• vinaire  On October 4, 2014 at 9:28 AM

    If we look with mindfulness, we find the dichotomy “Cause – effect” to be an integral aspect of the Universe. “Cause – effect” may be represented as a scale of infinite gradients like any other dichotomy. The two ends of this scale then extend to infinity in opposite directions. Cause cannot be isolated as some absolute condition existing by itself. It would be nice to think of Eighth Dynamic as “absolute cause” but that appears to be inconsistent.

    The postulate of Eighth Dynamic as “absolute cause” is the result of human-centric fixation.

  • vinaire  On October 4, 2014 at 9:29 AM

    Beingness is existing-ness. If there is any beingness at Eighth Dynamic, it is the beingness of the whole Universe with nothing excluded. This is the superset of all existence real or imagined, rational or irrational. This beingness includes human beings, but it extends beyond all the human dynamics of self, family, groups and mankind. It has both spiritual and material aspects. It is the complete whole.

    The Eighth Dynamic is the complete view of the whole Universe as one.

  • vinaire  On October 4, 2014 at 9:30 AM

    The major aspects of the Universe are spirit and matter expressed as seventh and sixth dynamics. “Spirit – matter” forms a dichotomy that may be represented as a scale of infinite gradients. Spirit cannot be isolated as some absolute condition existing by itself. It would be nice to think of spirit being “superior” to matter but that appears to be inconsistent and a human-centric fixation.

    The Seventh and Sixth Dynamics equally represent two major aspects of the Eighth Dynamic.

  • vinaire  On October 4, 2014 at 9:35 AM

    The whole “spirit – matter” dichotomy lies within the spectrum of awareness and motion. It is awareness and motion evolving together as electromagnetic radiation, atoms, molecules, matter, functioning matter, cells, organisms, plants, animals and finally humans. This is covered by the span of Fifth Dynamic to Fourth Dynamic.

    The span from the Fifth Dynamic to the Fourth Dynamic represents the whole of evolution.

  • vinaire  On October 4, 2014 at 9:50 AM

    It seems that humans first operated together as one on the basis of instincts alone. As human awareness developed migration took place to all parts of earth. Interaction with different geographies and climates produced different races over time. Different cultures came about with further development. Cultures then divided further into political and smaller groups as human awareness evolved in all different directions.

    The Third Dynamic represents the evolution of human awareness into races, cultures and groups.

  • vinaire  On October 4, 2014 at 11:04 AM

    Families have been a product of cultural evolution. It provided an environment in which children could be raised to become productive members of the society. The sex act has always been there to produce future members of the community. The family now provided a better organization of the natural human instinct to reproduce, protect and rear children.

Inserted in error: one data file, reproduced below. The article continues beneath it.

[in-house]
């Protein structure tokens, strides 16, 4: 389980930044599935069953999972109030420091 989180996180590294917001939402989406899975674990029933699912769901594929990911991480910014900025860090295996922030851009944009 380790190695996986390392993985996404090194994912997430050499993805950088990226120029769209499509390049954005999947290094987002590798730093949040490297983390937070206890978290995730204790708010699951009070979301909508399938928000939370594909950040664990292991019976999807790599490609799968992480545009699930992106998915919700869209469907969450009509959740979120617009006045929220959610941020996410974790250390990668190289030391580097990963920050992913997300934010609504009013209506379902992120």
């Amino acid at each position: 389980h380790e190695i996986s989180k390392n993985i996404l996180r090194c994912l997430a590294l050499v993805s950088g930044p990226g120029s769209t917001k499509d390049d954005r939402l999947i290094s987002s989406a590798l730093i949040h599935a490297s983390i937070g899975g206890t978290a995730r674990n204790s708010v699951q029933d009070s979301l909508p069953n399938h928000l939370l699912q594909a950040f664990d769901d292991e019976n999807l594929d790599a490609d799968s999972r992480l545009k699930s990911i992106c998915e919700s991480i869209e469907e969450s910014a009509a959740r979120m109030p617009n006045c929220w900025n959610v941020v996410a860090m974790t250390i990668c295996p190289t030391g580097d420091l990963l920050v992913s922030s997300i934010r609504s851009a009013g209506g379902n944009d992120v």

The Second Dynamic represents a better organization of the rearing of future generations.

  • vinaire  On October 4, 2014 at 1:12 PM

    As human awareness has evolved, so has the ability to resolve problems. With this ability has arisen the sense of knowledge and self. The earliest focus was on areas of basic sustenance, such as, food, shelter and security. Gradually communities evolved around the need to barter. Knowledge then evolved along the line of business and travel. Stars in heavens served as guides to travelers. Major setbacks due to disease and death lead to preoccupation with religion. Religion became a repository of knowledge and a vehicle to address problems of the society. Solutions were increasingly arrived at by individuals and self was increasingly perceived as the source of action.

    The First Dynamic represents the increasing ability to resolve problems on individual basis.

  • vinaire  On October 4, 2014 at 4:29 PM

    As the individual problem-solving abilities have grown, so have the knowledge and awareness of the Universe. Science has focused on improving physical aspects of life because it is much easier to look at physical problems objectively. There has been some difficulty in looking at spiritual problem objectively. However, this difficulty starts to resolve when we look at spirit and matter as one. It is matter that imparts objectivity to spirit. Spirit is not some abstraction that stands alone.

    Problems resolve more completely as spirit is seen to be the essence of matter.

  • vinaire  On October 4, 2014 at 5:27 PM

    We start to understand the Eighth Dynamic more completely as we understand that all the seven dynamics below it are a unified whole of awareness in various forms. But how the Universe of awareness came to be still seems unresolved. This leads to the most basic dichotomy of “awareness – non-awareness.” As long as awareness is there, non-awareness must also be there. It is impossible to have absolute awareness. The Universe comes about by transitioning from non-awareness into awareness and disappears when it transitions the other way. The Eighth Dynamic shall therefore include both awareness and non-awareness.

    The Eighth Dynamic consists of the cycling of Universe between awareness and non-awareness.

%d bloggers like this: